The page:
For one year, Los Angeles resident Dave Chameides conducted an experiment to see just how much he could conserve and how little he could throw away.
"I am efficient with my waste," said Chameides, who goes by the name Sustainable Dave on his Web site. "I made a decision that, for one year I would not throw anything away or recycle anything and, instead, I would keep everything in the basement."
After one year, Chameides had stashed about 30 pounds of trash — not counting recyclables — in his basement. He was able to limit his waste for a whole year to roughly the amount the average American produces in six days, he said.
According to the Environmental Protection Agency, the average American disposes of five pounds of trash daily, which adds up to nearly 1,700 pounds of garbage annually.
But Chameides' garbage dump was so small he was able to tuck it away in only 10 square feet of space in his basement.
Soon after he began his experiment, Chameides said, he realized how easy it was to cut back on how much waste he produced.
"If you're ever thinking of keeping your trash in the basement, you have to be very well organized. The trail down the stairs are all bottles," Chameides said. "I tell people if I drank bottled water like most people do, which I don't, the whole basement would be full of it by now."
In addition to the garbage he would have thrown out, Chameides accumulated 64 plastic bottles, 153 glass bottles and two aluminum cans to be recycled. He also has 19 pounds of cardboard boxes, 12 pounds of e-waste and a 50-pound box of paper for recycling.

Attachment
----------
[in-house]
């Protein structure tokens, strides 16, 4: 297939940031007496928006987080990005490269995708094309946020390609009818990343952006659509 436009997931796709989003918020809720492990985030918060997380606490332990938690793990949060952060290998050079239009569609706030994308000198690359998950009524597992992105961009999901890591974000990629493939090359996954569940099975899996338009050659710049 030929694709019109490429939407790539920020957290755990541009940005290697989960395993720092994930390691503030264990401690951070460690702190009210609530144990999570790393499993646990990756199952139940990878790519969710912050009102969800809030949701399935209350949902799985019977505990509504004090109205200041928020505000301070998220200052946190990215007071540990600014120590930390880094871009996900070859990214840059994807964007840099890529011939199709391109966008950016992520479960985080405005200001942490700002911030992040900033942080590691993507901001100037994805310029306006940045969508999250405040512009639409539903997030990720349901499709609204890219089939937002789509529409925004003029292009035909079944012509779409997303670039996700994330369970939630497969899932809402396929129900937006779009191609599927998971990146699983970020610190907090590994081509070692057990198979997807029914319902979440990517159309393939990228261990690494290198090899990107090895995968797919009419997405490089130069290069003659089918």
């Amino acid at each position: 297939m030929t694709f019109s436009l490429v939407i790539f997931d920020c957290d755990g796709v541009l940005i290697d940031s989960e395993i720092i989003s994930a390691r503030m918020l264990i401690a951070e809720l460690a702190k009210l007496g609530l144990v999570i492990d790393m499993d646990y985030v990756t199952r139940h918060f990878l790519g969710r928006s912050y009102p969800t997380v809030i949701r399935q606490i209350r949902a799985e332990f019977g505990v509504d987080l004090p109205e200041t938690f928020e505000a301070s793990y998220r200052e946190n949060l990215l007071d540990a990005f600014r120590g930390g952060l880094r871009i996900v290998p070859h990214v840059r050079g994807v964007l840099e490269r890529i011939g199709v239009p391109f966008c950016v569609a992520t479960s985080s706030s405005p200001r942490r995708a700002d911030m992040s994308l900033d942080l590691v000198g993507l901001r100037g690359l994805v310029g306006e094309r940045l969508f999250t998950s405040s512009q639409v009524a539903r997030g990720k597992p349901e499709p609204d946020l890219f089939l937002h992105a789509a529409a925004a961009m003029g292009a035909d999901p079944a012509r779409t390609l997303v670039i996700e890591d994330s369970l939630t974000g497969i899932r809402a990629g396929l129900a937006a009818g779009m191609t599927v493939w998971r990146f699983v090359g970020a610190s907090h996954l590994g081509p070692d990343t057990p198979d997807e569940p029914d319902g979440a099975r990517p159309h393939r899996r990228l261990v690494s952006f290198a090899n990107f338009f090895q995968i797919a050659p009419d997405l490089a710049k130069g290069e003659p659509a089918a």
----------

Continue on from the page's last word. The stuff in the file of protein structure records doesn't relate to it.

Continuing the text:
With the help of a secret weapon, Chameides was able to get rid of much of his organic waste.
"It's an in-home worm composting bin. All of my food scraps and paper and things like that go in here and the worms eat them up," he said.
The worms do the trick by eating a couple of pounds of paper a month, in addition to all of Chameides' leftovers.
What he doesn't have are plastic shopping bags, because, he says, they are an eco-enemy.
"I won't use plastic shopping bags," he said.
Most Americans do use plastic shopping bags — the EPA estimates the average person in the United States will use more than 18,000 in their lifetime. They end up tossed in a landfill where, scientists say, they will linger for centuries.
Now, Chameides is taking the lessons he learned during his experiment and applying them to his post-garbage man life. He plans to continue to conserve.
"What I try to tell people is, if they just think along the lines of 'consume less, conserve more,' you've kind of hit it on the head," he said. "When you're going to buy something, look at it and think, 'Where did this come from? What am I going to do with it? And where is it going to go?'"